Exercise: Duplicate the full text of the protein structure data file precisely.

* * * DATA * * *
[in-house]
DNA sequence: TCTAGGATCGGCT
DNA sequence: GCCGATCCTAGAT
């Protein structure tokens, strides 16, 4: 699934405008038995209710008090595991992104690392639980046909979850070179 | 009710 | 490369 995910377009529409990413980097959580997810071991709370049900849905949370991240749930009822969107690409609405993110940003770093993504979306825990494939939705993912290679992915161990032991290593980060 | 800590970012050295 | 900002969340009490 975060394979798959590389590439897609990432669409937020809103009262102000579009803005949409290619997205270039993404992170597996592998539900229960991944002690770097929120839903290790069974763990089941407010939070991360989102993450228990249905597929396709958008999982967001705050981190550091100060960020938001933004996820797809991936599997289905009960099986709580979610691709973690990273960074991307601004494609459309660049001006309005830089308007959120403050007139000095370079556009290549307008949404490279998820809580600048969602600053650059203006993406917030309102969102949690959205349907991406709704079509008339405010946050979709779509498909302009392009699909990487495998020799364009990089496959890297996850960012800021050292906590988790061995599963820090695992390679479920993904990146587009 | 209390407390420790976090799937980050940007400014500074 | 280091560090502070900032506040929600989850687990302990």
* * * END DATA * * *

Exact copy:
[in-house]
DNA sequence: TCTAGGATCGGCT
DNA sequence: GCCGATCCTAGAT
């Protein structure tokens, strides 16, 4: 699934405008038995209710008090595991992104690392639980046909979850070179 | 009710 | 490369 995910377009529409990413980097959580997810071991709370049900849905949370991240749930009822969107690409609405993110940003770093993504979306825990494939939705993912290679992915161990032991290593980060 | 800590970012050295 | 900002969340009490 975060394979798959590389590439897609990432669409937020809103009262102000579009803005949409290619997205270039993404992170597996592998539900229960991944002690770097929120839903290790069974763990089941407010939070991360989102993450228990249905597929396709958008999982967001705050981190550091100060960020938001933004996820797809991936599997289905009960099986709580979610691709973690990273960074991307601004494609459309660049001006309005830089308007959120403050007139000095370079556009290549307008949404490279998820809580600048969602600053650059203006993406917030309102969102949690959205349907991406709704079509008339405010946050979709779509498909302009392009699909990487495998020799364009990089496959890297996850960012800021050292906590988790061995599963820090695992390679479920993904990146587009 | 209390407390420790976090799937980050940007400014500074 | 280091560090502070900032506040929600989850687990302990």